The two main ways to do this are to use the "decimate" modifier or the "remesh" modifier. This can be especially useful if you want to make modifications to a very large poly model, but your computer can't handle that many verticies. In this case, you would load the model (wait) apply a decimate modifier to the model (wait) and then the model should have less facets and make it easier for your computer to compute in a reasonable amount of time.

Something is wonky in my model and I'm not sure what. What should I do?

Two useful tools for diagnosing and fixing mesh issues are the "remove doubles" tool and the "select non-manifold" tool. To use the "remove doubles" tool effectively, you must make sure all of the geometry is selected before the tool is used. If you have coincident vertices, the "remove doubles" tool will merge the two (or more) coincident vertices. Look to the top of the screen immediately after using the tool to see if vertices were removed. To use the "select non manifold" tool effectively, you must make sure nothing is selected. Once you have selected the non manifold geometries (if there are any), you will need to evaluate why the geometry is non-manifold.

What is a non-manifold geometry?

Manifold-ness is a property of a surface and is rigorously defined mathematically. That said, an easier way to think of manifold geometry in Blender is that _every_ edge has _exactly_ two faces connected to it (at least, I have yet to find an example of a manifold geometry that does not fit this criteria). To make a non-manifold geometry manifold, edit the mesh until every edge has exactly two faces connected to it.

How do I select the stuff I want to select and not the stuff I don't want to select?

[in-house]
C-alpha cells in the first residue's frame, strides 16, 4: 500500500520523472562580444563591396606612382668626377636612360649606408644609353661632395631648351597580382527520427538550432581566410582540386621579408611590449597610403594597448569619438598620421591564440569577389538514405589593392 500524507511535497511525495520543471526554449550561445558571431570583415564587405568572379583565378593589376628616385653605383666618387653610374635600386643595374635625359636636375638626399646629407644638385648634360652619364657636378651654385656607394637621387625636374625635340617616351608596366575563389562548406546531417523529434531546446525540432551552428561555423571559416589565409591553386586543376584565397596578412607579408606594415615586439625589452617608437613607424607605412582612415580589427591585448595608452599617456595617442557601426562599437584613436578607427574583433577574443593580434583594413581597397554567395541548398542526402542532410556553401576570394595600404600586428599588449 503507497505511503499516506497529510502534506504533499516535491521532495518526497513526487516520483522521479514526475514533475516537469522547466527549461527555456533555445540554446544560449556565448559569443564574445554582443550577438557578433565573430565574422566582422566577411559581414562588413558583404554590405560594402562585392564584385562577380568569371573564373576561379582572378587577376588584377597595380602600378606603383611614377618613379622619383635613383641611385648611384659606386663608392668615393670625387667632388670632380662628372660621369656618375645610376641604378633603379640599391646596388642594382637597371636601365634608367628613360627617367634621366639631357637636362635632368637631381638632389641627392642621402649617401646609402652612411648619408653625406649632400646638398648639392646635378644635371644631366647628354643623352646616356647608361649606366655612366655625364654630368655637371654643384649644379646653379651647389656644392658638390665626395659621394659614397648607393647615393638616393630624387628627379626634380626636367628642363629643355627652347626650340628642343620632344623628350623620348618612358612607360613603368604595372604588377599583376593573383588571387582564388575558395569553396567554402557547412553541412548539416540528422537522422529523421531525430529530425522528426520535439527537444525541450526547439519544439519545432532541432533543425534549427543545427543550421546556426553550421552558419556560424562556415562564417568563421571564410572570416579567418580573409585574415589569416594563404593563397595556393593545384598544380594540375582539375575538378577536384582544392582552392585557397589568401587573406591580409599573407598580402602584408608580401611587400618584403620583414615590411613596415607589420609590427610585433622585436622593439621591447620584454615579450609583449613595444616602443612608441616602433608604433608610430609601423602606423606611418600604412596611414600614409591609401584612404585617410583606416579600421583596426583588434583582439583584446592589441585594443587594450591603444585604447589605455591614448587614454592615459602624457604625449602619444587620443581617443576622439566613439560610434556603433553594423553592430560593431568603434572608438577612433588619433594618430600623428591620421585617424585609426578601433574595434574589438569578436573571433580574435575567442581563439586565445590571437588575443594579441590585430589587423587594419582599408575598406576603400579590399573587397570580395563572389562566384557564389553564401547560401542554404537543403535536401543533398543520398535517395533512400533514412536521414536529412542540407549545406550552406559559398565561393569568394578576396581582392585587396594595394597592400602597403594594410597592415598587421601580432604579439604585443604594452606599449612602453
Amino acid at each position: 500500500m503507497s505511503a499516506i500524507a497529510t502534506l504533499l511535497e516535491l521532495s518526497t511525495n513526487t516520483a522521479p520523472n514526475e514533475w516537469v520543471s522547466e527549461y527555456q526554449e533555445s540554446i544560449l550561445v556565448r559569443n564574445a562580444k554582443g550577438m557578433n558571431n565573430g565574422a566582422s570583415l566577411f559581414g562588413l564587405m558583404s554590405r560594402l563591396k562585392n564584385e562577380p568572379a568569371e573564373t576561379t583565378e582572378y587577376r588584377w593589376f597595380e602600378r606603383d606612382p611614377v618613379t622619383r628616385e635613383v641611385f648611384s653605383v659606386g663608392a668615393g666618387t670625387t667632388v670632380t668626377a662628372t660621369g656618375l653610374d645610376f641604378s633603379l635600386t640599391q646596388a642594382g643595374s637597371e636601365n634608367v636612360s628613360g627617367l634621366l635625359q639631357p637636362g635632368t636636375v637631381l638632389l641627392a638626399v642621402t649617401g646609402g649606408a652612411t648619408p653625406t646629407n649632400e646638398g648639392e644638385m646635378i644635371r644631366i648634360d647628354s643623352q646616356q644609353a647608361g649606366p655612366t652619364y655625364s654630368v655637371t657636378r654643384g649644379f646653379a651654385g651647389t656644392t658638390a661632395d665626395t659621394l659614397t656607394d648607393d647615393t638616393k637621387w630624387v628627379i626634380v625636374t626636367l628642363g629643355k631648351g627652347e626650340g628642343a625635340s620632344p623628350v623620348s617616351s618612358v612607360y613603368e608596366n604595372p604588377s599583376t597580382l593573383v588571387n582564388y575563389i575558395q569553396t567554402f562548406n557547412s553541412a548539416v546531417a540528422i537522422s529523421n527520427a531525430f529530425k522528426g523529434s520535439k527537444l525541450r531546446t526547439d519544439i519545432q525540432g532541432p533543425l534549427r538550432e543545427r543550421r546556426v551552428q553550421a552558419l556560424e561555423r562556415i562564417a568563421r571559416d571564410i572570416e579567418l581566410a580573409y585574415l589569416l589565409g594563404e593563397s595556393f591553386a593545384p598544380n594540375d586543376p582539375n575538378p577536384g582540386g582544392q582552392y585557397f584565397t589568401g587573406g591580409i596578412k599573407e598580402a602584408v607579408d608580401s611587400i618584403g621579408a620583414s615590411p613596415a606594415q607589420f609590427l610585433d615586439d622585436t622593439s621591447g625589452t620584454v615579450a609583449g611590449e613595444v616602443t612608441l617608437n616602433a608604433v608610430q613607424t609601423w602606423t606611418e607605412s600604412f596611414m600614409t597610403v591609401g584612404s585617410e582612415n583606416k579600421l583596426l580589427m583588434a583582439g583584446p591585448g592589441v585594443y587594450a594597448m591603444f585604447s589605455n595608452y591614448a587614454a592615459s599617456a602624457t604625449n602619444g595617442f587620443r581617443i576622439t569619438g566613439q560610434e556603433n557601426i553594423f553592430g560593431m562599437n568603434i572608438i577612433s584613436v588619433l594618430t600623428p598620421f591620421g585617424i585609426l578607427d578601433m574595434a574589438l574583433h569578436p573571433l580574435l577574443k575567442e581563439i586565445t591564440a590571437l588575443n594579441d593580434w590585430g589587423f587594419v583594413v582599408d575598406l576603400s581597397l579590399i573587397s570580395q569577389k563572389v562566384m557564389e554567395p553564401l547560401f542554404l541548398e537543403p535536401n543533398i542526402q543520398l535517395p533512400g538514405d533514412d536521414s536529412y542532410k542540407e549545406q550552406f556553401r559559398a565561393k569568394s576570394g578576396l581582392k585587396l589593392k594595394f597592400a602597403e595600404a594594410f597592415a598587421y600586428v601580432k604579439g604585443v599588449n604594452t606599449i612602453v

A large part of effective modeling in Blender comes down to selecting the right parts of the geometry for a given edit. The three main selection tools in blender are the circle select tool, the border (or box) select tool, and the lasso select tool. To use the circle select tool, press c and a circle will appear around your cursor. You can adjust the size of the circle by scrolling in and out. When you click the left mouse button, everything inside the circle will be selected. When you press the middle mouse button, everything inside the circle will be deselected. To leave circle select mode, right click or hit Esc. The border select tool behaves similarly, except you push the b key instead of c. The lasso select tool can be used by holding control and using the left mouse button to select anything in the lasso, or the middle mouse button to de-select anything inside the lasso.

Wireframe mode is very useful when selecting geometry, because it allows you to select things on the side of the mesh facing you and the other side of the mesh simultaneously. This is as opposed to solid view mode which only allows you to select things on the side of the mesh that is facing you. Sometimes to select what you want to edit, it is useful to select more than you need, and then de-select the part that you don't need.

If you have a large number of faces that are flat with each other, you can select them all using the "select linked flat faces" tool. The hotkey for this tool is Ctrl + Shift + Alt + F.

If you want to select everything that is linked to a particular part of a mesh, you can hover your cursor over the part of the mesh you want to select and push L for "select linked"

If you have some vertices selected, and you want to select everything you don't currently have selected, and deselect everything you do currently have selected, you can use the "invert selection" tool. The hotkey for this tool is Ctrl + I

Sometimes it is difficult to select the geometry you want because the model is complex and there is lots of other geometry in the way of what you are trying to select. In these cases it is useful to hide parts of the mesh with the "hide" tool. The hotkey for "hide" is h. To hide everything except what you currently have selected, press Shift + h. To un-hide everything, press Alt + h.